Fixed Income  

Snapshot: Now is not the time to go with the herd

Fundamentally, there are a lot of good reasons to support credit in the US. GDP growth is at – or potentially above – trend, earnings are continuing to be strong at corporate level and balance sheet health remains in good shape.

However, there are some issues on the valuation side, particularly in sectors where the line is being crossed in terms of what is good for credit versus what is good for equities. Areas such as energy and communications are examples of sectors doing more to benefit shareholders at the expense of bondholders. These are actions such as heavily debt-funded M&A, increased levels of growth capital expenditure, as well as special dividends.

Across both investment grade and high yield in the US, the most important aspect at the moment is to manage interest rate risk appropriately – given the potential effects of Federal Reserve tapering.

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Many people suggest the best way to mitigate interest rate risk is by either moving into short duration, or by moving lower down the credit risk spectrum. This can be too narrow an approach. In an already illiquid market, it compounds the issue of crowded trades and concentration of positions. Credit curves are near decade steepness and the pick-up in spread to go from BB to CCC is at pre-crisis lows. This is not the time to go with the herd.

Instead, investors can take on ‘up in quality’ trades – favouring BBs in high yield versus the lower end – while also favouring the long end of the credit curve versus the short end.

This positioning is against the growing market consensus. It obviously leaves you with the potential for more interest rate risk, because this part of the market is more exposed. This can be mitigated by either buying the bond and hedging with futures – or sell CDS instead of buying a bond, which incurs no interest rate risk.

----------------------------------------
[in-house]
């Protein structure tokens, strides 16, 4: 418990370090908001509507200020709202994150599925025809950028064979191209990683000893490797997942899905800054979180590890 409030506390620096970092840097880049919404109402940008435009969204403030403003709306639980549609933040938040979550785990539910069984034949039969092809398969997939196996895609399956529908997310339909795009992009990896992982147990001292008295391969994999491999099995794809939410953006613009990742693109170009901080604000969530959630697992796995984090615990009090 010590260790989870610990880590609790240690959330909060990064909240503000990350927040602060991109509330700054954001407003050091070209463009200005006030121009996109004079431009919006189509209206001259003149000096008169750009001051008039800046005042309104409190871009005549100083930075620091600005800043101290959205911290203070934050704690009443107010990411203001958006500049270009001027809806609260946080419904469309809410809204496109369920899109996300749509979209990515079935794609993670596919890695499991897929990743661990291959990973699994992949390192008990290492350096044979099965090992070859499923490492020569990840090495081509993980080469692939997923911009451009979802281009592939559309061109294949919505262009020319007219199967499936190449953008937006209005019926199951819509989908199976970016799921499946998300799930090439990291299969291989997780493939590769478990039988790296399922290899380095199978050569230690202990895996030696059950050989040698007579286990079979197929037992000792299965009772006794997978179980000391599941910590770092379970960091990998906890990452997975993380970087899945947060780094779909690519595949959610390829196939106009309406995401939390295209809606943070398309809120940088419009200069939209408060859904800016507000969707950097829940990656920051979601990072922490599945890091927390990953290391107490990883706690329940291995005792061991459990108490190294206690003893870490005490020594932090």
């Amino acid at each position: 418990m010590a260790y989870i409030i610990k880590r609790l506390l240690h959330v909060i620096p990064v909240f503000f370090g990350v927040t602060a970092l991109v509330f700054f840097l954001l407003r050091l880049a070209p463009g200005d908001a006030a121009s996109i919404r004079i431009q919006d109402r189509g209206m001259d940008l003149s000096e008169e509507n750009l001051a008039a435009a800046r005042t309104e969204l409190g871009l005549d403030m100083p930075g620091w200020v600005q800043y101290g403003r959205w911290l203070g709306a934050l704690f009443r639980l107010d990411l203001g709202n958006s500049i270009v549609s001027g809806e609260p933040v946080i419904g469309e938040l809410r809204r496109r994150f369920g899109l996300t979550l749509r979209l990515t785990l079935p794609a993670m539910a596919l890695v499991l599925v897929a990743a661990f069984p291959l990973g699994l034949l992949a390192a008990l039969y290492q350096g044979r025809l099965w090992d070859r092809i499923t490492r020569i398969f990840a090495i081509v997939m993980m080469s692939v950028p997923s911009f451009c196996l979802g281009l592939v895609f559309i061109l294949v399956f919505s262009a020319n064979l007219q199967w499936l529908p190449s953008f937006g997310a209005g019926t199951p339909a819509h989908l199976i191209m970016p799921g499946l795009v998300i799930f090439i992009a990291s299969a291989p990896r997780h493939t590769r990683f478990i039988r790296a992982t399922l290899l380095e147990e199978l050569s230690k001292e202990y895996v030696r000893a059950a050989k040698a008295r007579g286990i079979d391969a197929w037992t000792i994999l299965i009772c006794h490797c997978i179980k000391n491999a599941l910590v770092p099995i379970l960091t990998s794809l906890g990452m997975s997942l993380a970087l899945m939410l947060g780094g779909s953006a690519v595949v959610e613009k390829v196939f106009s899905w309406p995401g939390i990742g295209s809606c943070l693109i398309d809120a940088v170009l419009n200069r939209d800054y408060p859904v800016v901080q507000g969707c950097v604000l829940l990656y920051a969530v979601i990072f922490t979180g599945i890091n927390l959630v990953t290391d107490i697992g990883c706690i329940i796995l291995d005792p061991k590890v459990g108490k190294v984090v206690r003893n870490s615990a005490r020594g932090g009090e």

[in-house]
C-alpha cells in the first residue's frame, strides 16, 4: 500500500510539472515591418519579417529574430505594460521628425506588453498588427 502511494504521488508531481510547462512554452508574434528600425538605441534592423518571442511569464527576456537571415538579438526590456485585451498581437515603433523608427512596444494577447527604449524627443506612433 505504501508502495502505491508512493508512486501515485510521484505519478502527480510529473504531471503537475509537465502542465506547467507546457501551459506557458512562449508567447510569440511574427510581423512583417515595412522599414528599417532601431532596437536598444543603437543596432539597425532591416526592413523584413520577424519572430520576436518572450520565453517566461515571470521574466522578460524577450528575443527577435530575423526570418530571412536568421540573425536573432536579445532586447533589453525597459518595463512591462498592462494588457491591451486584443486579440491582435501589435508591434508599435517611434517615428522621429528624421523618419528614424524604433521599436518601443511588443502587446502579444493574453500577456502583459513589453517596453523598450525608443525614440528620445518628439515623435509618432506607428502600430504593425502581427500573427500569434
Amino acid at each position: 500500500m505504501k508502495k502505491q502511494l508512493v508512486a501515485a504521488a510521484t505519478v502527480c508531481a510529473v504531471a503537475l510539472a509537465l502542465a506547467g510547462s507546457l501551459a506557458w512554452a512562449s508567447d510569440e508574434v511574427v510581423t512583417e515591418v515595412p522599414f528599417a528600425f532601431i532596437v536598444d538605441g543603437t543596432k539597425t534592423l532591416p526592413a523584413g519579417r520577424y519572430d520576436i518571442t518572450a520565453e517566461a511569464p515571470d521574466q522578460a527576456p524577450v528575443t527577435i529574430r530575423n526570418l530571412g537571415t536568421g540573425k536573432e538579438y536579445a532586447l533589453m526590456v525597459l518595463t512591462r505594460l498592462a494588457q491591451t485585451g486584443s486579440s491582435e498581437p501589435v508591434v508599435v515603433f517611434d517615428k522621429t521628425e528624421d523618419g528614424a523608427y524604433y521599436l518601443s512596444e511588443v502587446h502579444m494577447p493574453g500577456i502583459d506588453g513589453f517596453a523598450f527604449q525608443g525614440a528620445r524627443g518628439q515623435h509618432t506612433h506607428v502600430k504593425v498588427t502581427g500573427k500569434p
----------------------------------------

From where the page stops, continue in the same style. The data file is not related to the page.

Europe, particularly in southern areas, is the opposite of the US in some ways, with corporates still behaving with bondholders in mind. Instead of focusing on near-term share price aspects such as M&A, corporates are trying to retrench balance sheets, term out debt maturity profiles and prioritise credit ratings.

However, much of this is now priced in given the outperformance of Europe versus the US over the past 18 months. Many of the strong fundamental reasons to favour Europe are already displayed in the price.

There are still pockets of good value, such as recent German issuer Lowen. The company benefits from low leverage, good free cash flow generation and consistently high margins. In addition, the recent deal was structured to ensure bondholders are attractively compensated should the company perform, avoiding a lot of the shareholder friendly ‘leakage’ that has become prevalent in other areas of the high yield market.

There is value on the cusps of emerging markets, particularly in higher quality countries and corporates. These are global business operations, with large capital structures. As many of these companies are exporters, they are benefiting from emerging market currency weakness.